A discussion at the National Comprehensive Cancer Network 2021 Virtual Congress: Biomarkers in Solid Tumors addressed the advantages and considerations for broad and targeted genomic profiling in oncology.
Kicking off the National Comprehensive Cancer Network (NCCN) 2021 Virtual Congress: Biomarkers in Solid Tumor, co-chair Jennifer Morrissette, PhD, Abramson Cancer Center at the University of Pennsylvania, discussed considerations for use of genomic profiling in cancer, particularly how understanding the differences in capabilities and limitations of tissue vs liquid biopsies can be key in deciding which tests to order and perform for patients with solid tumors.
With all cancers having a genetic component, consisting of an accumulation of mutations in genes that regulate cell division, survival, invasion, or other hallmarks of cancer, detecting these driver mutations helps to personalize therapy choice and monitor for residual disease, noted Morrissette.
In addition, she added that genetic testing of solid tumors can help to answer important clinical questions, such as whether the variant is somatic or germline, if the variant is associated with cancer predisposition, and if there are any variants associated with risk of therapy toxicity.
However, there are various types of genetic abnormalities in solid tumors beyond driver mutations (eg, oncogenes, tumor suppressor genes), including chromosomal abnormalities, mutational processes, and tumor heterogeneity. And detecting these abnormalities depend on the test design and validation process utilized.
“An important consideration when you're thinking about ordering molecular testing for solid tumors is what specimen you're going to be submitting for solid tumor testing,” Morrissette explained. “In our laboratory, for solid tumors we have validated for fine needle aspiration [FNA]/pleural fluids and FFPE [formalin-fixed, paraffin-embedded tissue] samples.”
There were several advantages and considerations regarding the use of both solid tumor tests, as well as for liquid biopsy tests:
When choosing the appropriate genetic testing for patients with solid tumors, Morrissette said the first question clinicians are trying to decide is whether to go big or small, in other words using single gene or broad panels.
These options also have their respective advantages and disadvantages. Targeted mutation analysis, such as polymerase chain reaction (PCR), was noted to be usually lower in cost and faster, but limited in scope and may miss other clinically useful alterations; whereas comprehensive genomic profiling (CGP), such as next-generation sequencing (NGS), was indicated to provide consolidation of sequential testing results, but is slower and subject to variable coverage based on the specific laboratory analyzing the data.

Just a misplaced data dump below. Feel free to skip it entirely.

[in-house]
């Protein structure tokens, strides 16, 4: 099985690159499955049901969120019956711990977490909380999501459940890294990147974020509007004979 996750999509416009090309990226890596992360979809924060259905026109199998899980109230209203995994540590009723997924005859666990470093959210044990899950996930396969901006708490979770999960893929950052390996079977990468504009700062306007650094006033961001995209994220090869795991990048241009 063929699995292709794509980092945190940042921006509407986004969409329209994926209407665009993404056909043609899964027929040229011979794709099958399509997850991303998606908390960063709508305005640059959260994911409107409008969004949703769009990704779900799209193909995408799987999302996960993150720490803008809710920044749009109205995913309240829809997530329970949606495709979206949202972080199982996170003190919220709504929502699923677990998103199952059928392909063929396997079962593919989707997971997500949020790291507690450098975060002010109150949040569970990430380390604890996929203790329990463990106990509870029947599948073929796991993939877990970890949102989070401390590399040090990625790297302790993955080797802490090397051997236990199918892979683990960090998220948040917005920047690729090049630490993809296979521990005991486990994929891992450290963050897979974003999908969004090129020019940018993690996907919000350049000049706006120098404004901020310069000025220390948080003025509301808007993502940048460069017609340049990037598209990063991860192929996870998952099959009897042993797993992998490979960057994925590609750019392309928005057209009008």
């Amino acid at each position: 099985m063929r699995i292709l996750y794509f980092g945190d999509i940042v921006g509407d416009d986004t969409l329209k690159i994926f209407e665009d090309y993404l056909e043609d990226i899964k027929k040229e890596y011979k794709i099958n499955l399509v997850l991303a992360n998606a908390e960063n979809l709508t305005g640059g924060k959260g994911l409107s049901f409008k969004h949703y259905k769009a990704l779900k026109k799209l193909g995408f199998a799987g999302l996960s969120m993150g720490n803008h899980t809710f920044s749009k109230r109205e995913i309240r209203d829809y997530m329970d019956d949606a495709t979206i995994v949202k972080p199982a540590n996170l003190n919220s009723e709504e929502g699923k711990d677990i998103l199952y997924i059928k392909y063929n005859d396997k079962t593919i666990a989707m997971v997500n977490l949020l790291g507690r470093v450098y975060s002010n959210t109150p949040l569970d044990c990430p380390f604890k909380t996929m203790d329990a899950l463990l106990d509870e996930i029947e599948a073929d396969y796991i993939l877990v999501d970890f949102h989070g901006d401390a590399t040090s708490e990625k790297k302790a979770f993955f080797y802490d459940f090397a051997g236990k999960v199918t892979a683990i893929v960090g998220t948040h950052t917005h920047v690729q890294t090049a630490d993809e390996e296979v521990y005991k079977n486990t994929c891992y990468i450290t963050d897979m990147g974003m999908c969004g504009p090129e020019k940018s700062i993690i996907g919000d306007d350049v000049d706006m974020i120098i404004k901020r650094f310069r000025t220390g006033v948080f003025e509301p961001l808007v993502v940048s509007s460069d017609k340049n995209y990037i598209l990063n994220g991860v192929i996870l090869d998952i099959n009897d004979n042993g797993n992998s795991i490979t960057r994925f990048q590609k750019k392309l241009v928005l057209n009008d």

“If you send NGS tests to 5 different laboratories, they might cover different genes, but they also might cover different abnormalities….The other thing to remember is that most laboratories only sequence the tumor—about 90% of laboratories only sequence the tumor and about 10% of laboratories do match tumor normal sequencing.”
Moreover, other considerations listed by Morrissette on the use of CGP included if there are any potentially targetable mutations in the tumor type, the type of abnormalities captured, the minimum input of nucleic acid, the minimum tumor percentage for the assay, and whether sequencing from both DNA and RNA is warranted.
If conducting tests like NGS, clinicians will be able to identify a targetable mutation or rearrangement and subsequently initiate biomarker-guided therapy, Morrissette said. And if a targetable mutation is not identified, the broad profiling approach can still determine mutations associated with resistance to therapy and mutational patterns/signatures that may be associated with exposures (eg, smoking or UV light), which can itself be a potential target.
Another factor to consider was the detection of oncogenic gene fusions, which are common in patients with solid tumors and occur across a spectrum of tumor types. Notably, these gene fusions are caused by genomic rearrangements and can drive both the development and the progression of cancer, indicating that a rearrangement that may not have been identified at diagnosis may be present at recurrence.
“When you think about your 2 genes rearranging—you've got gene A and gene B—you have breakage events and these breakage events usually occur within introns….introns tend to contain a lot more repetitive sequences so they can be difficult to map. And so RNA is often a consideration for being used as a template.
“You're going to have more copies of the RNA than DNA so you should be able to potentially capture the fusion from a lower input tumor sample.”
Regarding liquid biopsy testing, its use can be leveraged to detect actionable mutations in the blood and can prove useful when samples from the primary tumor are insufficient or inaccessible.
Although, detection of mutations does not always mean that the mutations are from the known tumor, she highlighted. And if analysis of a liquid biopsy does not detect an actual mutation, confirmation using tissue testing has been strongly considered by both American Society of Clinical Oncology and Association of Moleculare Pathology guidelines.
In the added Q&A, Morrissette said reimbursement of genomic testing can prove an issue and depends on what laboratory clinicians send samples to and what providers or insurers encompass.
“Should these be reimbursed? Yes," she said. "How well they are reimbursed is going to depend on a lot of factors and it's something that many of the professional organizations are very interested in addressing.”